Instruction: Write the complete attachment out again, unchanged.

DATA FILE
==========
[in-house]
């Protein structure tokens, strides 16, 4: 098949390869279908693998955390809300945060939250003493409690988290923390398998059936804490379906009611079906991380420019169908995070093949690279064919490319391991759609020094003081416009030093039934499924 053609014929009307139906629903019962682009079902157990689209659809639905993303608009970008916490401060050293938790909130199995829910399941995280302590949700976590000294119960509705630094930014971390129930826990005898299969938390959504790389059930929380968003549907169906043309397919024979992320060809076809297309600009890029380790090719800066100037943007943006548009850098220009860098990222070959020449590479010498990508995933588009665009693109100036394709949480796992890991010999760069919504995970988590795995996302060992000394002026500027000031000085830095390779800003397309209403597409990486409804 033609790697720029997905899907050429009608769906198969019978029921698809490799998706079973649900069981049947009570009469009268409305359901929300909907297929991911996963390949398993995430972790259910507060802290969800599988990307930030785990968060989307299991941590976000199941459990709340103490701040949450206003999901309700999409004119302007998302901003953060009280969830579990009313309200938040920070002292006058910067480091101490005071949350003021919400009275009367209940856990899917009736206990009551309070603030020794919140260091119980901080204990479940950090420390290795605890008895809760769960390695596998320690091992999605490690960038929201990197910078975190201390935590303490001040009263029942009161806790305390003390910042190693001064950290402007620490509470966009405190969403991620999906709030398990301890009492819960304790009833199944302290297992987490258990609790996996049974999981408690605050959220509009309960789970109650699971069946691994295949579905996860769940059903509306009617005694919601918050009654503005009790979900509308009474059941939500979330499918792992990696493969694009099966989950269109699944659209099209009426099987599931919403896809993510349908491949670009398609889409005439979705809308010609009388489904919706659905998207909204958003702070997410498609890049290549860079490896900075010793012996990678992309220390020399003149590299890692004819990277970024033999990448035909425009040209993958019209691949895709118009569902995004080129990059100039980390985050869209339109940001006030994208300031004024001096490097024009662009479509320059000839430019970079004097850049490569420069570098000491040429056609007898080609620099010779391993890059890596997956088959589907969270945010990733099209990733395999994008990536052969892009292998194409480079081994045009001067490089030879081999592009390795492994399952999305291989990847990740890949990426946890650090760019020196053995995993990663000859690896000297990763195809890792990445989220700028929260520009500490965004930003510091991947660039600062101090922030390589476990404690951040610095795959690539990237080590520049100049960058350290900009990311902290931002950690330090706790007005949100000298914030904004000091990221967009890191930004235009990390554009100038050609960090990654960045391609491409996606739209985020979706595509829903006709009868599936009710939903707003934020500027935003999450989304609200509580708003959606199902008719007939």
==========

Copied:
[in-house]
């Protein structure tokens, strides 16, 4: 098949390869279908693998955390809300945060939250003493409690988290923390398998059936804490379906009611079906991380420019169908995070093949690279064919490319391991759609020094003081416009030093039934499924 053609014929009307139906629903019962682009079902157990689209659809639905993303608009970008916490401060050293938790909130199995829910399941995280302590949700976590000294119960509705630094930014971390129930826990005898299969938390959504790389059930929380968003549907169906043309397919024979992320060809076809297309600009890029380790090719800066100037943007943006548009850098220009860098990222070959020449590479010498990508995933588009665009693109100036394709949480796992890991010999760069919504995970988590795995996302060992000394002026500027000031000085830095390779800003397309209403597409990486409804 033609790697720029997905899907050429009608769906198969019978029921698809490799998706079973649900069981049947009570009469009268409305359901929300909907297929991911996963390949398993995430972790259910507060802290969800599988990307930030785990968060989307299991941590976000199941459990709340103490701040949450206003999901309700999409004119302007998302901003953060009280969830579990009313309200938040920070002292006058910067480091101490005071949350003021919400009275009367209940856990899917009736206990009551309070603030020794919140260091119980901080204990479940950090420390290795605890008895809760769960390695596998320690091992999605490690960038929201990197910078975190201390935590303490001040009263029942009161806790305390003390910042190693001064950290402007620490509470966009405190969403991620999906709030398990301890009492819960304790009833199944302290297992987490258990609790996996049974999981408690605050959220509009309960789970109650699971069946691994295949579905996860769940059903509306009617005694919601918050009654503005009790979900509308009474059941939500979330499918792992990696493969694009099966989950269109699944659209099209009426099987599931919403896809993510349908491949670009398609889409005439979705809308010609009388489904919706659905998207909204958003702070997410498609890049290549860079490896900075010793012996990678992309220390020399003149590299890692004819990277970024033999990448035909425009040209993958019209691949895709118009569902995004080129990059100039980390985050869209339109940001006030994208300031004024001096490097024009662009479509320059000839430019970079004097850049490569420069570098000491040429056609007898080609620099010779391993890059890596997956088959589907969270945010990733099209990733395999994008990536052969892009292998194409480079081994045009001067490089030879081999592009390795492994399952999305291989990847990740890949990426946890650090760019020196053995995993990663000859690896000297990763195809890792990445989220700028929260520009500490965004930003510091991947660039600062101090922030390589476990404690951040610095795959690539990237080590520049100049960058350290900009990311902290931002950690330090706790007005949100000298914030904004000091990221967009890191930004235009990390554009100038050609960090990654960045391609491409996606739209985020979706595509829903006709009868599936009710939903707003934020500027935003999450989304609200509580708003959606199902008719007939």